8. Navigating the Process • In order for students to navigate a path through the research process, they need to: • familiarize themselves with their institution/ program’s resources and requirements • get appropriately set-up • negotiate the advisory process • manage their workload O'Leary, Z. (2004) The Essential Guide to Doing Research. London: Sage Chapter Two

  9. Knowing the requirements • To produce research that falls within university guidelines, you need to know your institution’s requirements. This can include: • Meeting deadlines • Staying within word limits • Gaining ethics approval • Providing progress reports • Giving seminars • Going through an examination process • Producing original works that avoids plagiarism O'Leary, Z. (2004) The Essential Guide to Doing Research. London: Sage Chapter Two

  10. Become familiar with available resources • Some of the resources you may want to check on are: • accommodation • equipment • funds • library facilities • methods assistance • writing assistance O'Leary, Z. (2004) The Essential Guide to Doing Research. London: Sage Chapter Two

  11. Getting Set-Up • Researching requires more independence and autonomy than general learning, so researchers need to get properly set up. This will involve: • access to a quiet place to work • a good reliable computer • proficiency in the use of that computer O'Leary, Z. (2004) The Essential Guide to Doing Research. London: Sage Chapter Two

  12. Getting the right advice • Supervisory relationships can be difficult to negotiate. In order to ensure a positive and productive relationship you should attempt to: • work towards good communication • have clear expectations • strive for a sense of comfort in power relations   O'Leary, Z. (2004) The Essential Guide to Doing Research. London: Sage Chapter Two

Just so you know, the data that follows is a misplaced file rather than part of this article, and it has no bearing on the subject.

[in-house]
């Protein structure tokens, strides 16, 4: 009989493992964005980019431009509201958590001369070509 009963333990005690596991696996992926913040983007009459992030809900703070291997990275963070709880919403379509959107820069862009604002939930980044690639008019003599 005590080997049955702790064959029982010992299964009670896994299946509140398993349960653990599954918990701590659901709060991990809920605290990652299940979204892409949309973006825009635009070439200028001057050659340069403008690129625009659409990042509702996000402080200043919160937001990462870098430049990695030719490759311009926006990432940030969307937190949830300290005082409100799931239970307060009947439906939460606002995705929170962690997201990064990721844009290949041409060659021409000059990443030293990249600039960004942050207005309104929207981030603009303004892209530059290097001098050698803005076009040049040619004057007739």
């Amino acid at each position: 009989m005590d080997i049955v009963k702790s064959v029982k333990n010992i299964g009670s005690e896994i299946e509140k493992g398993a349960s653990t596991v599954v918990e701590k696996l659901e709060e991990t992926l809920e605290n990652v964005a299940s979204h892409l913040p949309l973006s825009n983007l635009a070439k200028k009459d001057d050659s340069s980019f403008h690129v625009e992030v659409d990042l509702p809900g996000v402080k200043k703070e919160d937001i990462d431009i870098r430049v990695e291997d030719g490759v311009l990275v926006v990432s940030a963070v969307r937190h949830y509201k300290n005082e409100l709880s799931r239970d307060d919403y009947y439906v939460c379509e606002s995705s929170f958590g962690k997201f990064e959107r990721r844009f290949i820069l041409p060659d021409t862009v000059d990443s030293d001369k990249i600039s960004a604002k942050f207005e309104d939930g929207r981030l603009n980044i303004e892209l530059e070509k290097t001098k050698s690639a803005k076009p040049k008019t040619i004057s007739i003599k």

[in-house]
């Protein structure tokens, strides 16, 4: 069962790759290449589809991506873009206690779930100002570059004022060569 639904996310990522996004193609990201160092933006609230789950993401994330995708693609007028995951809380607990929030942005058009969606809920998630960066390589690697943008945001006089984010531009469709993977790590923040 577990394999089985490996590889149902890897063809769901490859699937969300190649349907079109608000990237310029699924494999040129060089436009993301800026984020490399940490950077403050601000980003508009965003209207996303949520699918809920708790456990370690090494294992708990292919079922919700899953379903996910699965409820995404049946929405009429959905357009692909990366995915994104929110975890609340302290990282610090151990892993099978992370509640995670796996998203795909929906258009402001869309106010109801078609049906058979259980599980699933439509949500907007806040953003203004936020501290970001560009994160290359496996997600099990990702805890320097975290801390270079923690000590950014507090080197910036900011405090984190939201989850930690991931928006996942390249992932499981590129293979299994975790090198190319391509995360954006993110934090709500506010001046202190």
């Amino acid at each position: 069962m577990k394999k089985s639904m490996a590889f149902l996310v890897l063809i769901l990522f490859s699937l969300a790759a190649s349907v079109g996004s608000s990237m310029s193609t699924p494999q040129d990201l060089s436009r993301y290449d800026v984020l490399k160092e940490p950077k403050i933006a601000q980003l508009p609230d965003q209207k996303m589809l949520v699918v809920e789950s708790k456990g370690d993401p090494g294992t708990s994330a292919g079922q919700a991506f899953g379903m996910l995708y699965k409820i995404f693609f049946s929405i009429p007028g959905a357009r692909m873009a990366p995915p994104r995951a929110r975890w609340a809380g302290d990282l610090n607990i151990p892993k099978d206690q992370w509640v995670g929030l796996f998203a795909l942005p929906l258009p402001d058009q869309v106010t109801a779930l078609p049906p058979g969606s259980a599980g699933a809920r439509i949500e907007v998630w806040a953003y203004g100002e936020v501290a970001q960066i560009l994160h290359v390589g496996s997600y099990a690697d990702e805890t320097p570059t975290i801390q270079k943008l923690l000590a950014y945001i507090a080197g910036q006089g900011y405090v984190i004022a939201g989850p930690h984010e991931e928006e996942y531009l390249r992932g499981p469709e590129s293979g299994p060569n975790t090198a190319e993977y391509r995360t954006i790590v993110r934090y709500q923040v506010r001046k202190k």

13. Managing Timelines • Researching can present real challenges in terms of workloads and timelines • Using Gantt charts and working with both discipline and inspiration can help you manage the process O'Leary, Z. (2004) The Essential Guide to Doing Research. London: Sage Chapter Two

  14. Gantt Chart O'Leary, Z. (2004) The Essential Guide to Doing Research. London: Sage Chapter Two

  15. Getting the creative juices flowing • Some things to try… • work on / read over your research journal • force yourself to get on the computer • write a letter to a real or fictional friend • go for a walk O'Leary, Z. (2004) The Essential Guide to Doing Research. London: Sage Chapter Two

  16. Finding a balance • Most students carry the burden of having a variety of roles • Finding balance is essential to personal well-being and therefore success in all endeavours including research O'Leary, Z. (2004) The Essential Guide to Doing Research. London: Sage Chapter Two

  17. Dealing with Crisis • The research process is rarely an easy and straightforward journey. It often involves: • crises of motivation • crises of confidence • a lack of direction • feelings of disorganization • and coincides with life’s ups and downs • Knowing that you are not alone, and that there is support can help get you through O'Leary, Z. (2004) The Essential Guide to Doing Research. London: Sage Chapter Two